Jaswant Singh Chail, 21, was arrested on Christmas Day in 2021 while the late monarch was living at Windsor Castle in southeast England during the COVID pandemic. As well as admitting a treason charge of intending to injure or alarm the queen, Chail pled guilty to possession of an offensive weapon and making threats to kill while speaking at London’s Old Bailey via video link from a high-security psychiatric hospital.
Before carrying out his plan, Chail had reportedly attempted to join the U.K. Ministry of Defence in the hope of getting near to the royals. On the day he was detained, Chail climbed up the castle walls with a rope ladder and was able to wander around the castle grounds for around two hours.
A royal protection officer spotted Chail wearing a hood and a mask that was described as looking “like something out of a vigilante movie” at around 8:10 AM near a gate close to the queen’s private apartment. The officer pulled out his taser and said: “Morning, can I help, mate?” Chail answered: “I am here to kill the queen.”
The officer immediately ordered Chail to drop the crossbow, which was found to be loaded with a bolt and had its safety catch off. Chail was also told to get on his knees and put his hands on his head—he then repeated his intention to murder the monarch.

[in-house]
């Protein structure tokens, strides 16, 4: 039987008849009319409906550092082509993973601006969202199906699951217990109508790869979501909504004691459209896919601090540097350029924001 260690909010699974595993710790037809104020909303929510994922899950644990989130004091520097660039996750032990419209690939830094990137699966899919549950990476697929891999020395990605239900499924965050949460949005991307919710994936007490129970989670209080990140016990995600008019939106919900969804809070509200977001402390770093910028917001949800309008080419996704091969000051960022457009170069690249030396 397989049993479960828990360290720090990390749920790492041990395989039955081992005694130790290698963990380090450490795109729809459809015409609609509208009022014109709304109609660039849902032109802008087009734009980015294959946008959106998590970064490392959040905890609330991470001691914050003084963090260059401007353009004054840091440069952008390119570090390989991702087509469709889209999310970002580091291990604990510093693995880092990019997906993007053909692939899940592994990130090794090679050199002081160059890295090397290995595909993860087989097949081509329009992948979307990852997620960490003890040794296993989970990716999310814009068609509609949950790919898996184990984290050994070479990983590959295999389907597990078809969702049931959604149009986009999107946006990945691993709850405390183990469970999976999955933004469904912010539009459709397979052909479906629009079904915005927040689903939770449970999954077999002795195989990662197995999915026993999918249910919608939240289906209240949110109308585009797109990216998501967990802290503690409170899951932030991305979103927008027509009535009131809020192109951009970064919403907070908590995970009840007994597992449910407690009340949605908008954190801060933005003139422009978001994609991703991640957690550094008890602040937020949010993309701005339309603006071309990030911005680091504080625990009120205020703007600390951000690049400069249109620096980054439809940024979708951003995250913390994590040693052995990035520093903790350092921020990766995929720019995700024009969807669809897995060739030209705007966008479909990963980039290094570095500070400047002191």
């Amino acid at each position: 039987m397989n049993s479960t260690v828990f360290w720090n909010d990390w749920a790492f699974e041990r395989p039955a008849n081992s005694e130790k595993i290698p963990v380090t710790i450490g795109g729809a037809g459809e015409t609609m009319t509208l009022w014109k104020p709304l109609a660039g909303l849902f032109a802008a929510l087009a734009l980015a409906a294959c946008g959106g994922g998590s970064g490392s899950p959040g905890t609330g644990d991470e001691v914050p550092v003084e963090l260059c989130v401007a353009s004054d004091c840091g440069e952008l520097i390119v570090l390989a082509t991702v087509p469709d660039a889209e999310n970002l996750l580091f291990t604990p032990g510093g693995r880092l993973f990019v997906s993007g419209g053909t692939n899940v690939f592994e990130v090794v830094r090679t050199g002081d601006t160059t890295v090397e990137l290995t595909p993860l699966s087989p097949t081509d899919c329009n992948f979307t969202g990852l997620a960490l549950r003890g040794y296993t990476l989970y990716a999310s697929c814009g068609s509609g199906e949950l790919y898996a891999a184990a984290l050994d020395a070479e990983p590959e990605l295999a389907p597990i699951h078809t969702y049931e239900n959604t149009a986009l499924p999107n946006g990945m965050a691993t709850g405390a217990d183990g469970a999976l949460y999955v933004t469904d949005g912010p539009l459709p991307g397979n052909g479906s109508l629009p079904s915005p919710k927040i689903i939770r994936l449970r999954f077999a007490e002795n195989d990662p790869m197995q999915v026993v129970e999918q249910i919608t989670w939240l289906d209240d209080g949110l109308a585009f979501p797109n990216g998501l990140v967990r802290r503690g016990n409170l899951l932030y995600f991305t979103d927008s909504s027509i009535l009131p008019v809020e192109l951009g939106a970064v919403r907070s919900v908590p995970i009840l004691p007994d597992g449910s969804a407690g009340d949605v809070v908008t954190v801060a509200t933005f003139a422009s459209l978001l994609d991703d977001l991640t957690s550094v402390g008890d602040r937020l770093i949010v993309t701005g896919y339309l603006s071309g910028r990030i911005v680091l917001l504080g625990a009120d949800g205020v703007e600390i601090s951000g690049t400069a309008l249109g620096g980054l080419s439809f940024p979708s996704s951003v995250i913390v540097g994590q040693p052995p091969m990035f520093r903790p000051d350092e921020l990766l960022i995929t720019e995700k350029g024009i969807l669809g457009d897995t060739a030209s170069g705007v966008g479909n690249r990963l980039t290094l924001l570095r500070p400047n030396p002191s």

A search of his person found that Chail was carrying a handwritten note which read: “Please don’t remove my clothes, shoes and gloves, masks etc, don’t want post-mortem, don’t want embalming, thank you and I‘m sorry.”
In a video posted on Snapchat shortly before he entered the castle, Chail said: “I’m sorry, I’m sorry for what I‘ve done and what I will do. I will attempt to assassinate Elizabeth, queen of the royal family.” Chail added: “This is revenge for those who have died in the 1919 Jallianwala Bagh massacre,” referring to the mass killing of unarmed Indian protesters by British troops. “It is also revenge for those who have been killed, humiliated and discriminated on because of their race,” Chail said.
Chail is the first person to be sentenced under Britain’s 1842 Treason Act since 1981, when Marcus Sarjeant was jailed for five years for firing six blank rounds at the queen as she was riding a horse down the Mall in front of Buckingham Palace.
Britain has not prosecuted anyone under it’s more serious 1351 Treason Act since the end of World War II. William Joyce, nicknamed Lord Haw-Haw, was hanged in 1946 for high treason after making Nazi propaganda radio broadcasts during the conflict.
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